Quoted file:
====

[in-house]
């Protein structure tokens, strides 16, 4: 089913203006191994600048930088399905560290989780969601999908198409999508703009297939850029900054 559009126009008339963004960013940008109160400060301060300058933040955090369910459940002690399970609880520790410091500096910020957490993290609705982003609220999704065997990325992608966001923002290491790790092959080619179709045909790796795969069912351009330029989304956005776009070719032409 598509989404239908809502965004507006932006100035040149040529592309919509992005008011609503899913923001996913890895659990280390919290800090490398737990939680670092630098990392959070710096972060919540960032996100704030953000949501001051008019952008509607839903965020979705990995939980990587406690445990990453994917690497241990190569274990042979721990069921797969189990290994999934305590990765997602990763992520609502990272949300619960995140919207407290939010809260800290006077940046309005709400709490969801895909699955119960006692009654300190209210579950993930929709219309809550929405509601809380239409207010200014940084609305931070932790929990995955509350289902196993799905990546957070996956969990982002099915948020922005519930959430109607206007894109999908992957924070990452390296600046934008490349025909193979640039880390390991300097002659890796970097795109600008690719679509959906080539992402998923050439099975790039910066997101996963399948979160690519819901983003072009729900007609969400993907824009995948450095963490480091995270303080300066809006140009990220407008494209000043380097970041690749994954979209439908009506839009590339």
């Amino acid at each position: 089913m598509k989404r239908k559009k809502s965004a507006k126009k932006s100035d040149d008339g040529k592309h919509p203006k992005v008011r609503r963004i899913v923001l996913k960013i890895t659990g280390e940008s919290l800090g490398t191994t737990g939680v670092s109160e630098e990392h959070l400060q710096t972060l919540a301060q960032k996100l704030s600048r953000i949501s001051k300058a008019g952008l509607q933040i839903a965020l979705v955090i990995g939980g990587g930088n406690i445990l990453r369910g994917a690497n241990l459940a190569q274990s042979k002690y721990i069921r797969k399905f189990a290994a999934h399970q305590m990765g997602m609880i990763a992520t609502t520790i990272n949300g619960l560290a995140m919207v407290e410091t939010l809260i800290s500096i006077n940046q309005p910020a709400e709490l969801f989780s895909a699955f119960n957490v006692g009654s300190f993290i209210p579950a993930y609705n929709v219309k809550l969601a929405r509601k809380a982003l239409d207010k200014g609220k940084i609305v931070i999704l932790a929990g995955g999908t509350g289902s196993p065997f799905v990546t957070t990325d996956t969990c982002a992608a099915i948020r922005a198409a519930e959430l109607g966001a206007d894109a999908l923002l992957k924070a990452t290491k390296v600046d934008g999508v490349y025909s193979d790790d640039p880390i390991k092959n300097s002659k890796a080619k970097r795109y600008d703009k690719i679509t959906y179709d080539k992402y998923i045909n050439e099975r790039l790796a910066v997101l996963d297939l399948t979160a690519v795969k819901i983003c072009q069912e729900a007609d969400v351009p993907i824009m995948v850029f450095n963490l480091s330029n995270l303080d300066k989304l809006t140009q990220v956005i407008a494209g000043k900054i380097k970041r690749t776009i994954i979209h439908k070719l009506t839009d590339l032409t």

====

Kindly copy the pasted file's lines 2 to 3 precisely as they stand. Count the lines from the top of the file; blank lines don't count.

């Protein structure tokens, strides 16, 4: 089913203006191994600048930088399905560290989780969601999908198409999508703009297939850029900054 559009126009008339963004960013940008109160400060301060300058933040955090369910459940002690399970609880520790410091500096910020957490993290609705982003609220999704065997990325992608966001923002290491790790092959080619179709045909790796795969069912351009330029989304956005776009070719032409 598509989404239908809502965004507006932006100035040149040529592309919509992005008011609503899913923001996913890895659990280390919290800090490398737990939680670092630098990392959070710096972060919540960032996100704030953000949501001051008019952008509607839903965020979705990995939980990587406690445990990453994917690497241990190569274990042979721990069921797969189990290994999934305590990765997602990763992520609502990272949300619960995140919207407290939010809260800290006077940046309005709400709490969801895909699955119960006692009654300190209210579950993930929709219309809550929405509601809380239409207010200014940084609305931070932790929990995955509350289902196993799905990546957070996956969990982002099915948020922005519930959430109607206007894109999908992957924070990452390296600046934008490349025909193979640039880390390991300097002659890796970097795109600008690719679509959906080539992402998923050439099975790039910066997101996963399948979160690519819901983003072009729900007609969400993907824009995948450095963490480091995270303080300066809006140009990220407008494209000043380097970041690749994954979209439908009506839009590339």
């Amino acid at each position: 089913m598509k989404r239908k559009k809502s965004a507006k126009k932006s100035d040149d008339g040529k592309h919509p203006k992005v008011r609503r963004i899913v923001l996913k960013i890895t659990g280390e940008s919290l800090g490398t191994t737990g939680v670092s109160e630098e990392h959070l400060q710096t972060l919540a301060q960032k996100l704030s600048r953000i949501s001051k300058a008019g952008l509607q933040i839903a965020l979705v955090i990995g939980g990587g930088n406690i445990l990453r369910g994917a690497n241990l459940a190569q274990s042979k002690y721990i069921r797969k399905f189990a290994a999934h399970q305590m990765g997602m609880i990763a992520t609502t520790i990272n949300g619960l560290a995140m919207v407290e410091t939010l809260i800290s500096i006077n940046q309005p910020a709400e709490l969801f989780s895909a699955f119960n957490v006692g009654s300190f993290i209210p579950a993930y609705n929709v219309k809550l969601a929405r509601k809380a982003l239409d207010k200014g609220k940084i609305v931070i999704l932790a929990g995955g999908t509350g289902s196993p065997f799905v990546t957070t990325d996956t969990c982002a992608a099915i948020r922005a198409a519930e959430l109607g966001a206007d894109a999908l923002l992957k924070a990452t290491k390296v600046d934008g999508v490349y025909s193979d790790d640039p880390i390991k092959n300097s002659k890796a080619k970097r795109y600008d703009k690719i679509t959906y179709d080539k992402y998923i045909n050439e099975r790039l790796a910066v997101l996963d297939l399948t979160a690519v795969k819901i983003c072009q069912e729900a007609d969400v351009p993907i824009m995948v850029f450095n963490l480091s330029n995270l303080d300066k989304l809006t140009q990220v956005i407008a494209g000043k900054i380097k970041r690749t776009i994954i979209h439908k070719l009506t839009d590339l032409t």